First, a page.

How it compares
|President Bush walks in before welcoming the seven former Soviet Bloc nation to NATO'S membership during a ceremony on the South Lawn of the White House, March 29, 2004 in Washington. (AP Photo/Charles Dharapak)
The U.S. government is defined by the constitution, which calls for three levels
of government – federal, state and local. It also calls for a separation of powers
at the federal level between three branches of government – legislative,
executive and judicial.
Known collectively as Congress, this branch is bi-cameral, consisting
of the Senate and the House of Representatives. Congress formulates law and policy
for the country. As with MPs in Canada's House of Commons, state representatives
are elected, and each state is represented in the House according to population.
There are 435 state representatives and each serves a two-year term. In the Senate,
however, each state – regardless of size – is represented by two senators.
Composed of the president, vice-president and 14 cabinet leaders. The
executive branch enforces the laws of the land. The president is chosen
indirectly by the electoral college and serves a four-year term. As chief
executive, the president can make treaties, appoint ambassadors and federal
court judges (with Senate approval), and is chief of the armed forces.
Unlike Canada's prime minister, the president has the power to veto proposed
legislation passed in Congress – something which Congress then has
a chance to override with a two-thirds vote.
The vice-president and president are elected as a ticket, meaning they come as a team. The vice-president holds a unique position in that he has a foot in both the executive and legislative branches of government. So, while the vice-president is the immediate successor to the president, he doubles as president of the Senate. Within the Senate, though, he is not allowed to vote, except to break a tie.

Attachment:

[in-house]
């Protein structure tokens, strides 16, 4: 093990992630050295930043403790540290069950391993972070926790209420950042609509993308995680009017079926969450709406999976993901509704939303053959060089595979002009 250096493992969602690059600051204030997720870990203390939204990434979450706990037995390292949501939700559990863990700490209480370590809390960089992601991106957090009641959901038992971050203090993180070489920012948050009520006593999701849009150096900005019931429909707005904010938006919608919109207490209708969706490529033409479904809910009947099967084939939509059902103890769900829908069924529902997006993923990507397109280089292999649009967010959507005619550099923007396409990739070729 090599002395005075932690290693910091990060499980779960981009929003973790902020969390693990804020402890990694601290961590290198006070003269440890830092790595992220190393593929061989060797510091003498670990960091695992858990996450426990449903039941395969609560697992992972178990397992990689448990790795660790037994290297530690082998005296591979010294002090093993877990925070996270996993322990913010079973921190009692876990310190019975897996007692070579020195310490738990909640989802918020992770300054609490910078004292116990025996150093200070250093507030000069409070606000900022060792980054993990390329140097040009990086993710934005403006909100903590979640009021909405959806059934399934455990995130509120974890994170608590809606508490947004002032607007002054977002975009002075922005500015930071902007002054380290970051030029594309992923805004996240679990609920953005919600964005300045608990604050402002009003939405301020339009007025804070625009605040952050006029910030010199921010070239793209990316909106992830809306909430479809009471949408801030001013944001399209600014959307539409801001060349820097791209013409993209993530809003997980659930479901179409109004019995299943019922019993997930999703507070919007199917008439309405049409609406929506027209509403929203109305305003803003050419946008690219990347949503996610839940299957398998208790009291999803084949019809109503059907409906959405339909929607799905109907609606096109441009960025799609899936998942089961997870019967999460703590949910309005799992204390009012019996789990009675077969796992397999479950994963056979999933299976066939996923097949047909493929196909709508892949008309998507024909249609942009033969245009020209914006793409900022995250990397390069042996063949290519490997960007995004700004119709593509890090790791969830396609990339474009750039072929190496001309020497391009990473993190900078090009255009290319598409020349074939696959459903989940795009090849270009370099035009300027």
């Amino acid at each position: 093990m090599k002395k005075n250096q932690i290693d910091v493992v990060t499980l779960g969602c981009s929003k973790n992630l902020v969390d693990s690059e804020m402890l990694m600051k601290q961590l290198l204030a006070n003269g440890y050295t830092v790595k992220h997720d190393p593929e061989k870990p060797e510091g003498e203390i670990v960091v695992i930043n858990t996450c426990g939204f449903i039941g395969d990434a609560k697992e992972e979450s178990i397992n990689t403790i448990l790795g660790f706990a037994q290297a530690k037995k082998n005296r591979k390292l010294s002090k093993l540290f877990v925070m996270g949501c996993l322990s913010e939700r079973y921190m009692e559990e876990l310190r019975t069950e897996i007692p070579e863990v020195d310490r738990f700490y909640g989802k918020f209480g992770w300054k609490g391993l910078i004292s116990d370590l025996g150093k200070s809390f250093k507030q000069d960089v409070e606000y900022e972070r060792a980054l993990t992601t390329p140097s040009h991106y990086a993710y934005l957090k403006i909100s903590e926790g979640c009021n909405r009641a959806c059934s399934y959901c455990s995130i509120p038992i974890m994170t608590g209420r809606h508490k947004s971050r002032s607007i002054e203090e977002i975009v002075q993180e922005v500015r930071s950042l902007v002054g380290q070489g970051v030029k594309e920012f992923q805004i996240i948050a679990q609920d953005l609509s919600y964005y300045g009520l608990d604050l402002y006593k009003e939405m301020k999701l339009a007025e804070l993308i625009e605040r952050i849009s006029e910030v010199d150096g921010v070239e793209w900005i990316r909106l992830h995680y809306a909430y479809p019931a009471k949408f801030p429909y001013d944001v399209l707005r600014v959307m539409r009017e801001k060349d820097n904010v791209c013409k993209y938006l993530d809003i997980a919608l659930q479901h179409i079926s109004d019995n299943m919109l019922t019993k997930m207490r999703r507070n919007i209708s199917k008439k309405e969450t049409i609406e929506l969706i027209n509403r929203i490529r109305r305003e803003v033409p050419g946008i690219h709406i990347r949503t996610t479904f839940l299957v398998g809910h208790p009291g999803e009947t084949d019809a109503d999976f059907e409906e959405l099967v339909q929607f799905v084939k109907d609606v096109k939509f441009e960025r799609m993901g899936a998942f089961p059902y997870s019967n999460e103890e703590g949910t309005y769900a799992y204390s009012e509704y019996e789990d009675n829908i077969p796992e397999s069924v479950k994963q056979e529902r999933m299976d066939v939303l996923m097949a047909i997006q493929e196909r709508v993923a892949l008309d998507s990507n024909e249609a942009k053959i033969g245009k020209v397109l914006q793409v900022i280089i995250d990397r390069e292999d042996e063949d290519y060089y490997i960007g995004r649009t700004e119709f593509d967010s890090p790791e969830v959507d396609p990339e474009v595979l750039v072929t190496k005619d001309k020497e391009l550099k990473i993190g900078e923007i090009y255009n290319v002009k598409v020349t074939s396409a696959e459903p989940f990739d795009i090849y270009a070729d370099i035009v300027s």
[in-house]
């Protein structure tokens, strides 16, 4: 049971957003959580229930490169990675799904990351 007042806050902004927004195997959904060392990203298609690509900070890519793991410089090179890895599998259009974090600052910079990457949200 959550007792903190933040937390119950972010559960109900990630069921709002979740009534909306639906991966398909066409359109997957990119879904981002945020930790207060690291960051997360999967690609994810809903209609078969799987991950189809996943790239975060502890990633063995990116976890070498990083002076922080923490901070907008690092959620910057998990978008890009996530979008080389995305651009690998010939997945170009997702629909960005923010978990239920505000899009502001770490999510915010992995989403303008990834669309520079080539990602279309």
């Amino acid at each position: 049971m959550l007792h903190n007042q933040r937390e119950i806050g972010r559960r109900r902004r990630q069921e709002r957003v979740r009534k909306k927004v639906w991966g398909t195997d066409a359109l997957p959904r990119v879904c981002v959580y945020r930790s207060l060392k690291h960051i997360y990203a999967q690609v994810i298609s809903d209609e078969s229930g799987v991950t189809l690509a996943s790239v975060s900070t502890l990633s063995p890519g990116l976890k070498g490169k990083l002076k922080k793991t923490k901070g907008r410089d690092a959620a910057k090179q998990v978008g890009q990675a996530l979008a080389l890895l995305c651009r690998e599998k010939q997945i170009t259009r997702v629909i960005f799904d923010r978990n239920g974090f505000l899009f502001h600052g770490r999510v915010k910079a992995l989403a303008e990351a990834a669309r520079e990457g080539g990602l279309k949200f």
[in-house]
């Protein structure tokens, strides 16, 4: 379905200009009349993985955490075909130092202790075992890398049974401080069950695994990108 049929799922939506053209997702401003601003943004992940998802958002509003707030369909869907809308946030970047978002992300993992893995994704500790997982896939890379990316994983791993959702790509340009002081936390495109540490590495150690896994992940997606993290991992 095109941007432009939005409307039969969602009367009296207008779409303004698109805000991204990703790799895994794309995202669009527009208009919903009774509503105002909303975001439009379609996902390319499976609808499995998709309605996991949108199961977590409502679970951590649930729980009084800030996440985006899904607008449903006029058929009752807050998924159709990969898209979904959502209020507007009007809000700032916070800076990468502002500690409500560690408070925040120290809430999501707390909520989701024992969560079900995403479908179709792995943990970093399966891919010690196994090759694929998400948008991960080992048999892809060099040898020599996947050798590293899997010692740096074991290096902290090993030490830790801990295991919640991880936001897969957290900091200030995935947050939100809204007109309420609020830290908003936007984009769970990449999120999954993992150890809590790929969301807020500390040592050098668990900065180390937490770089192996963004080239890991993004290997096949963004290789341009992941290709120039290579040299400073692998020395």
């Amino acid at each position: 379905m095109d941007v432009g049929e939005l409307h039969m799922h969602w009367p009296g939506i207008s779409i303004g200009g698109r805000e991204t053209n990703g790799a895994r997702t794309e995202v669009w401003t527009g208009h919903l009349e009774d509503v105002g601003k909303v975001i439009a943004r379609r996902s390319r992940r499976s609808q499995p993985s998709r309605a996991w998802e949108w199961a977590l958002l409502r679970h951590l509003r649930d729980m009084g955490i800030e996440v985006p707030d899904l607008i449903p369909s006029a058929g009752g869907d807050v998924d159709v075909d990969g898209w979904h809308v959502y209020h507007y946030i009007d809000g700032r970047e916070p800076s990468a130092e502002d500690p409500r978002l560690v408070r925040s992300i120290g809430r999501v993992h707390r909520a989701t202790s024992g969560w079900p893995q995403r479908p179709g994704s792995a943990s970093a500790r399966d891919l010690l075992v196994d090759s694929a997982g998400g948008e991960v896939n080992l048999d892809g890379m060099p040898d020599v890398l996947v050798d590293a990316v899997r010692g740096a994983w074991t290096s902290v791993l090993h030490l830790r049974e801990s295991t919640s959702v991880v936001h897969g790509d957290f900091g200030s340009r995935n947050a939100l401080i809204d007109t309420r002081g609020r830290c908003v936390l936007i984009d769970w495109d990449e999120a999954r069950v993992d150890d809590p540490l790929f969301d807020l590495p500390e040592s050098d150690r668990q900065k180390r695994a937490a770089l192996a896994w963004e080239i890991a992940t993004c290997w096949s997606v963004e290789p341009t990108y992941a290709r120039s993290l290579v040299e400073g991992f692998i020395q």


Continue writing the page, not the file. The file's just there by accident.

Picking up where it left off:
Consists of federal courts, including the Supreme Court, Court of Appeals
and District Courts. This branch interprets the law. Judges are nominated by the
president and appointed with the consent of the Senate.
|Britain's Queen Elizabeth II reads her speech from the throne in the House of Lords
in London, Oct. 23, 1996, during the annual official opening of Parliament. The
queen traditionally addresses members of both the House of Lords and the House
of Commons, outlining the government's plans for the forthcoming session of Parliament.(AP
The U.K. system of government is a parliamentary democracy with a monarch as head of state. The system is known as the Westminster model and is the model for the Canadian system. As with the U.S. and Canadian systems, the U.K. government is divided into three main branches: legislative, executive and judicial.
The monarch has a ceremonial role in the legislature, is head of the executive, head of the judiciary, commander-in-chief of the armed forces and supreme governor of the Church of England. But like Canada's governor general, the Queen's titles are largely ceremonial and, in government matters, she acts on the advice of the prime minister and cabinet.
The U.K. legislature consists of the House of Commons, which is the main
decision-making body, the House of Lords and the monarch. The House of Lords is
composed of hereditary and life peers, along with a small number of archbishops
and bishops of the Church of England. The House of Commons is populated by MPs
who are elected by simple majority to represent individual constituencies.
The ruling party in the U.K. is the one with the most MPs elected to
the Commons. And the leader of the ruling party is prime minister. He
or she appoints a maximum of 21 cabinet ministers to make major policy
decisions, representing portfolios that range from defence to health.
And, as in Canada, government decisions are carried out by an army of
politically neutral civil servants.
The judiciary in England and Wales is the Supreme Court of Judicature and
the Lord Chancellor is its head. The Lord Chancellor makes all judiciary appointments
except for the highest positions (the prime minister is responsible for those).
Within the judiciary, a segment of the House of Lords – known as the Law Lords – functions
as the court of last appeal. This gives the House of Lords a split responsibility
between legislative and judicial arms of government.